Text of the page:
This is why, behind the scenes, the producers of “clean” or “alternative” biofuels are in a state of panic. There is no justification for ethanol, no matter whether it is produced from corn or cellulose. The same goes for biodiesel fuel.

Who keeps insisting on raising the mandates for the use of these “green” fuels? The Environmental Protection Agency.

Slowly, in the wake of the huge financial disaster called the United States of America, costly former priorities, many sold on the basis of stopping the dreaded global warming, are finally being examined by newspapers and other media. It’s only taken since the late 1970s to finally get around to it, but better late than never.

© Alan Caruba, 2010


LarryOldtimer said...

Alan, you are going to confuse a lot of people if you use facts, most unfortunately. And the farmers in the Midwestern states aren't going to stand for any rdeuction in any farm subsidy, if they can do any political thing about it. They have long since become dependent on the federal government for farm subsisies. I was growing up on a farm and then living in a small town in Iowa when it mostly all began.

The federal government paid for and when full, sealed, chain link corncribs, out in the natural elements, until the corn inside rotted away. Had one of those on our farm, back in the 1940s, after WWII ended.

TexasFred said...

Corn is for dinner, and an occasional jug of *shine*...

Rich Kozlovich said...


Escellent article. Another home run. It will be featured as the lead commentary in Friday's newsletter.

Rich K.

Guy said...

The whole Ethanol industry is just a copycat attempt, based on a concept that is fundamentally flawed....

Brazil and other countries have been making a lot of Ethanol for a long time, but it's only viable there because they have a virtually endless supply of waste sugar cane. Aging sugar cane plants, which used to be cut down and burned every so often before re-planting, are very high in sugar. Sugar lends itself to easy fermentation into Ethanol, so cutting the old cane down and fermenting it into Ethanol spares the countryside from the clouds of smoke the burns used to produce, and produces a fuel as a byproduct. It's a win/win solution for those countries.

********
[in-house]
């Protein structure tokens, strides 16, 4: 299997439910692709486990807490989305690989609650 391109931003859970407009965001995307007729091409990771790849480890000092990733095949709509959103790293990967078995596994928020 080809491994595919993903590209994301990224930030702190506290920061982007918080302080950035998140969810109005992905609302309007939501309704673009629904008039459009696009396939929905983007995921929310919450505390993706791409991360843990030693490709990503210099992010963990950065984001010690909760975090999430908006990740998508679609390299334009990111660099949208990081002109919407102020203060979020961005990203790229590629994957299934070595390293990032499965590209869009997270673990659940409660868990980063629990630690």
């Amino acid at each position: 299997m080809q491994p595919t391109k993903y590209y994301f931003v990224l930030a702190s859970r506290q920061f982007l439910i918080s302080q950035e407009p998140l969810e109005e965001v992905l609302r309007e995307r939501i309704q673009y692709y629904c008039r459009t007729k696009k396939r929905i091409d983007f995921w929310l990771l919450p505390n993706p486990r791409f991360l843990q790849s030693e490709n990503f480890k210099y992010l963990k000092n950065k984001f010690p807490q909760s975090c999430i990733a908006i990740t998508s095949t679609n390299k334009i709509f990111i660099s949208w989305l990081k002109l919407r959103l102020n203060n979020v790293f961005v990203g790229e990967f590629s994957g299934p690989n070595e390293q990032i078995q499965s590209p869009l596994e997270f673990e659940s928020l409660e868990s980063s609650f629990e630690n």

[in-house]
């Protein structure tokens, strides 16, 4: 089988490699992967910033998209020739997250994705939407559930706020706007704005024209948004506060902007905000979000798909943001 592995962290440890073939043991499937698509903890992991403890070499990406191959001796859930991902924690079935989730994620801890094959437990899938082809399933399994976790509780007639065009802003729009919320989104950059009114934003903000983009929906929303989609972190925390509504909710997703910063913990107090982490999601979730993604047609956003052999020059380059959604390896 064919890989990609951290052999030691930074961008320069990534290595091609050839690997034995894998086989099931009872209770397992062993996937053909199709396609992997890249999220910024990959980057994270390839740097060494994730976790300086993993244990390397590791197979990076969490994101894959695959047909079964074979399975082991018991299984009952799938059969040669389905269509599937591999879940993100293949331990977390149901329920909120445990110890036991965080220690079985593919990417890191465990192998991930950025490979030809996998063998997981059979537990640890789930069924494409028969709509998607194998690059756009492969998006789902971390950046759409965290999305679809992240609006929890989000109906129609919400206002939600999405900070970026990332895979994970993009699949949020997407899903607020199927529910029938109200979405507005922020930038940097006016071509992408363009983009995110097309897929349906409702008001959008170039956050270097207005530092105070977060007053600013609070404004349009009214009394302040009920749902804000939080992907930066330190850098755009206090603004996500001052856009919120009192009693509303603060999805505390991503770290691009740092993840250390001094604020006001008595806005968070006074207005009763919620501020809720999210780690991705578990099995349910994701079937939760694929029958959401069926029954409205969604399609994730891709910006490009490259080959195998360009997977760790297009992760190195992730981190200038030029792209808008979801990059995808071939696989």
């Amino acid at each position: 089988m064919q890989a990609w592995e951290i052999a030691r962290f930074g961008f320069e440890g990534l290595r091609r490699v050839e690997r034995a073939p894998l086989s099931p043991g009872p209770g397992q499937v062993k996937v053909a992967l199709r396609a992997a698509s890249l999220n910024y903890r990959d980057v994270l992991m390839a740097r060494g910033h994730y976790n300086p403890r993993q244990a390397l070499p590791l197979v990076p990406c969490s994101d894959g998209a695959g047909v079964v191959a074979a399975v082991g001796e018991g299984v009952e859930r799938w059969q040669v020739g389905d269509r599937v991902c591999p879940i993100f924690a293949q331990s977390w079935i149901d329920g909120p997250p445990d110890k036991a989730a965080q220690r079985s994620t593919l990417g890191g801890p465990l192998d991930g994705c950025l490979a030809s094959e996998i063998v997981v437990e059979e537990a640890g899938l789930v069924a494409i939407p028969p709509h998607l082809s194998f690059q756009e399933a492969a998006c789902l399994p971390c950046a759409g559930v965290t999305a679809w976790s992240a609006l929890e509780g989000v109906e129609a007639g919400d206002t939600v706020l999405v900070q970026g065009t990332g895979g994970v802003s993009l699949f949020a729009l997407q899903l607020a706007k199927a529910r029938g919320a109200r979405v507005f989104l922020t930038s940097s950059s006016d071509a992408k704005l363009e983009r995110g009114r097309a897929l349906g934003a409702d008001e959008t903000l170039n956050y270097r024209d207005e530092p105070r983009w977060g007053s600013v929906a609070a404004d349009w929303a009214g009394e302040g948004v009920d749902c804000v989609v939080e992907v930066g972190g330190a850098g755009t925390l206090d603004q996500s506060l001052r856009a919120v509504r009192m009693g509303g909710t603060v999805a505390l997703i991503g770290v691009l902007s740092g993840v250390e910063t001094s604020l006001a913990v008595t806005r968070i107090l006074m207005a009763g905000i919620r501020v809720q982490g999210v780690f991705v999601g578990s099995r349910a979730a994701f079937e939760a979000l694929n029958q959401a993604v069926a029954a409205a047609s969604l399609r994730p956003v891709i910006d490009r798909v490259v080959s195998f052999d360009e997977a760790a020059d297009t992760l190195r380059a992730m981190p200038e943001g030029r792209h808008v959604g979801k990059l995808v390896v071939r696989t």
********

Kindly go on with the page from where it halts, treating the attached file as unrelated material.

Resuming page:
Unfortunately, we don't have vast fields of sugarcane to work with. The most abundant crop WE have is corn, and corn is high in carbohydrates, not sugar. Carbohydrates have to be digested to produce the sugars necessary for fermentation. That extra step requires a lot of time and energy, making the whole process very inefficient.

It's a simple case of wishful thinking on the part of some politician or scientist. They saw what seemed like an easy solution, and tried to copy it here. It works in Brazil, so it must work here, right?

Just like solar or wind power, converting corn to Ethanol WORKS, but it simply cannot compete economically with our abundant supplies of fossil fuels. Only when our tax dollars are used to offset the difference in production costs can these energy sources even come close to competing....

Continuing to subsidize them is foolish. I'm all for spending that money developing alternative energy sources that make economic sense. We can start using them when, and if, they prove to be viable. Until then, we need to quit putting the cart before the horse and throwing money down the drain on technologies that cannot compete...

Carolyn said...

All I know, Mr. Caruba- is that pork (the other white meat) has gone up more than 5.00 a pound here. I can't even afford beef, and we spend about 14.00 a week on milk. Michelle Obama is so hot on people eating right. Sure, no one will be able to afford food at all, so again, there will be less of a population due to starvation, so the mythical greenies will have their way.
God Bless.